I’m not attempting to compare the severity or horror of the experiences of various subtypes of eating disorders because different just means different. But if the DSM were changed this time around, I would be very interested in the implications for treatment. I hope researchers begin to study the neurological differences in the brains of people with body dysmorphic vs non-fat phobic anorexia. Deeper knowledge and understanding and more specialised treatment could only be a good thing.
It’s 10pm now and I have to get up at 6am to get my parents from the airport, so I think I will stop rambling on there 😛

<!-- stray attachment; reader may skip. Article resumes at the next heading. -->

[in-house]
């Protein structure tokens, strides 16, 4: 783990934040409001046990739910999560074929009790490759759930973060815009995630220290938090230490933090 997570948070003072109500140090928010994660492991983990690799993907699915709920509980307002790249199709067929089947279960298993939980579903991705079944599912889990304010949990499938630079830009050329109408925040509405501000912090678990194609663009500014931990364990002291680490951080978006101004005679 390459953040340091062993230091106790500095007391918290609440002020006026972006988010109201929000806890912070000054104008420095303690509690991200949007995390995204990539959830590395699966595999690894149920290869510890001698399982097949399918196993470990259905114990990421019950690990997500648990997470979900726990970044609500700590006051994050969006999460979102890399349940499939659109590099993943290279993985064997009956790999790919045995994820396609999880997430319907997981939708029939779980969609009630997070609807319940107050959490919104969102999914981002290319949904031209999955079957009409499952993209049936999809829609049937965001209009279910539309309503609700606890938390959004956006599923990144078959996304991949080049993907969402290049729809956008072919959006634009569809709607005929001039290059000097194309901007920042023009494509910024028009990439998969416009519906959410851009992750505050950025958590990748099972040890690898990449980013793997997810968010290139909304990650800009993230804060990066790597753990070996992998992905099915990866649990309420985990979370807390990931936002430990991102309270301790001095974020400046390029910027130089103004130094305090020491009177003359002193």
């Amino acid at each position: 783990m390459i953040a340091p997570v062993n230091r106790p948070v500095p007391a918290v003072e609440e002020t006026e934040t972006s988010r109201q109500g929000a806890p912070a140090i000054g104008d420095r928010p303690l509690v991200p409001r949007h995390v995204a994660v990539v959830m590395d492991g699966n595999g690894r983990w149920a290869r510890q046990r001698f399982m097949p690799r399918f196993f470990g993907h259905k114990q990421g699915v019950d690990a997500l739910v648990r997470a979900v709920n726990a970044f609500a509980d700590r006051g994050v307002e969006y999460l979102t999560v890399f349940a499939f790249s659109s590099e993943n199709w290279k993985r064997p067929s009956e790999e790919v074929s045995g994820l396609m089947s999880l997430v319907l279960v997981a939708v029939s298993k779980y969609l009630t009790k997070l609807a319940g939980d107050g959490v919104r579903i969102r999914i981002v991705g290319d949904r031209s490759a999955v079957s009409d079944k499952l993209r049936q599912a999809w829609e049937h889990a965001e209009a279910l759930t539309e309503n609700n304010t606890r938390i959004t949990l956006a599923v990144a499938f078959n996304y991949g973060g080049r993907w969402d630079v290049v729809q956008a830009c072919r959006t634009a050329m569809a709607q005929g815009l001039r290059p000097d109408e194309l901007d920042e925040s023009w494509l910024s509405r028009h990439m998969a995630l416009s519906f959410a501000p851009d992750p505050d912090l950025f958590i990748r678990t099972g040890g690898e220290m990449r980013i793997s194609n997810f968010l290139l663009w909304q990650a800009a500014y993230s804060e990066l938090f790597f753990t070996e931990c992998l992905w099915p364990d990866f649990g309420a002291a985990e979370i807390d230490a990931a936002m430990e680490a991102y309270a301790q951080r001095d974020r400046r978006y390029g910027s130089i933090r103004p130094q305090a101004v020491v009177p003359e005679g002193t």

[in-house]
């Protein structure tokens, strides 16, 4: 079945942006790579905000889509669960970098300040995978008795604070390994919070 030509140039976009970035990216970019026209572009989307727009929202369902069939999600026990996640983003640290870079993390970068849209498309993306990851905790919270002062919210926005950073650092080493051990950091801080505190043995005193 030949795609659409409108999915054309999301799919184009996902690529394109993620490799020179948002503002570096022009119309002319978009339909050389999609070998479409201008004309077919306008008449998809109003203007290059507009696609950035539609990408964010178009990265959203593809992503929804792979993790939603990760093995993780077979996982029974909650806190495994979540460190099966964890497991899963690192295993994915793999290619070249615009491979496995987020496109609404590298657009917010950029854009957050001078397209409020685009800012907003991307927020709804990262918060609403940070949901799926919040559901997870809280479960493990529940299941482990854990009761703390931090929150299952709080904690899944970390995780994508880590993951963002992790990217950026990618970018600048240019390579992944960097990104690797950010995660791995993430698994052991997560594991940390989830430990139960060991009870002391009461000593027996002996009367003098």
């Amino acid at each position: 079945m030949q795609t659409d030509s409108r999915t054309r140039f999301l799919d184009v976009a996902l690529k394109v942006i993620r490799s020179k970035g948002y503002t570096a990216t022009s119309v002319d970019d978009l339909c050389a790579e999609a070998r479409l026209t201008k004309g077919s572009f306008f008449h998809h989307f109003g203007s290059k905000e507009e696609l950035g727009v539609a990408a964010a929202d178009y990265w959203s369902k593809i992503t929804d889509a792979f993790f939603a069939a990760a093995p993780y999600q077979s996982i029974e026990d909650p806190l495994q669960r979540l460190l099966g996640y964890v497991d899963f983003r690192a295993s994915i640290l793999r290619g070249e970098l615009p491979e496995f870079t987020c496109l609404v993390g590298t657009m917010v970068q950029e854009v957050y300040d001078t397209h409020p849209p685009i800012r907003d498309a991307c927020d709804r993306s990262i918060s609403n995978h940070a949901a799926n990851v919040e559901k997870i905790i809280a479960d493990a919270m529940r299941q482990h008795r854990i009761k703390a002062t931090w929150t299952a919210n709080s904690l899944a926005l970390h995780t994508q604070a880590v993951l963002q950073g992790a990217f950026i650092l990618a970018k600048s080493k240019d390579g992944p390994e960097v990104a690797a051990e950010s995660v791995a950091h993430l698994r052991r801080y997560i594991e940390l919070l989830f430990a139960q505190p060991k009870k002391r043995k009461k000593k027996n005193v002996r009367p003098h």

Three good things about today:
1. Yesterday, Aisha posted a recipe for vegan macaroni cheese that doesn’t require nutritional yeast or soya – guess what I’m making for dinner tomorrow!
2. I felt rubbish today so gave up on studying after an hour and watched, in order, Scrubs, Scrubs, Buffy, Lie To Me, Friends and more Friends. Is being grateful for Sky TV really sad of me?!
3. I feel like I’m getting somewhere with this trauma stuff at last. It’s very strange and not much fun but considering the opposite, it definitely counts as a good thing.